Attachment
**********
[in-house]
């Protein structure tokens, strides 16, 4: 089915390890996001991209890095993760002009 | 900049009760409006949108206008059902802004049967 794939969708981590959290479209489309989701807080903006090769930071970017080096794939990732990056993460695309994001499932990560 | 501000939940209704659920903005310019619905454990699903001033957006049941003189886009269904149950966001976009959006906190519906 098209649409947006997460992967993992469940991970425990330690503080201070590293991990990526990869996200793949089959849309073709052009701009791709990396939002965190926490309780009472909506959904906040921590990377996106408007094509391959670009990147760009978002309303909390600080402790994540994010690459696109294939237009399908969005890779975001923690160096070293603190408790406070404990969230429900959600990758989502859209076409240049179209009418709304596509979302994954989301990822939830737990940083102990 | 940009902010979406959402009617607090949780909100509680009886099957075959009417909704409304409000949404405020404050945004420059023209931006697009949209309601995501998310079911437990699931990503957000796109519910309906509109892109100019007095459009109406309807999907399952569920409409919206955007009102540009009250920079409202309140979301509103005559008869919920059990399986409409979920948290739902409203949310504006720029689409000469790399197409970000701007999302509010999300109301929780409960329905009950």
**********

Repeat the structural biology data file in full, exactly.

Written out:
[in-house]
């Protein structure tokens, strides 16, 4: 089915390890996001991209890095993760002009 | 900049009760409006949108206008059902802004049967 794939969708981590959290479209489309989701807080903006090769930071970017080096794939990732990056993460695309994001499932990560 | 501000939940209704659920903005310019619905454990699903001033957006049941003189886009269904149950966001976009959006906190519906 098209649409947006997460992967993992469940991970425990330690503080201070590293991990990526990869996200793949089959849309073709052009701009791709990396939002965190926490309780009472909506959904906040921590990377996106408007094509391959670009990147760009978002309303909390600080402790994540994010690459696109294939237009399908969005890779975001923690160096070293603190408790406070404990969230429900959600990758989502859209076409240049179209009418709304596509979302994954989301990822939830737990940083102990 | 940009902010979406959402009617607090949780909100509680009886099957075959009417909704409304409000949404405020404050945004420059023209931006697009949209309601995501998310079911437990699931990503957000796109519910309906509109892109100019007095459009109406309807999907399952569920409409919206955007009102540009009250920079409202309140979301509103005559008869919920059990399986409409979920948290739902409203949310504006720029689409000469790399197409970000701007999302509010999300109301929780409960329905009950």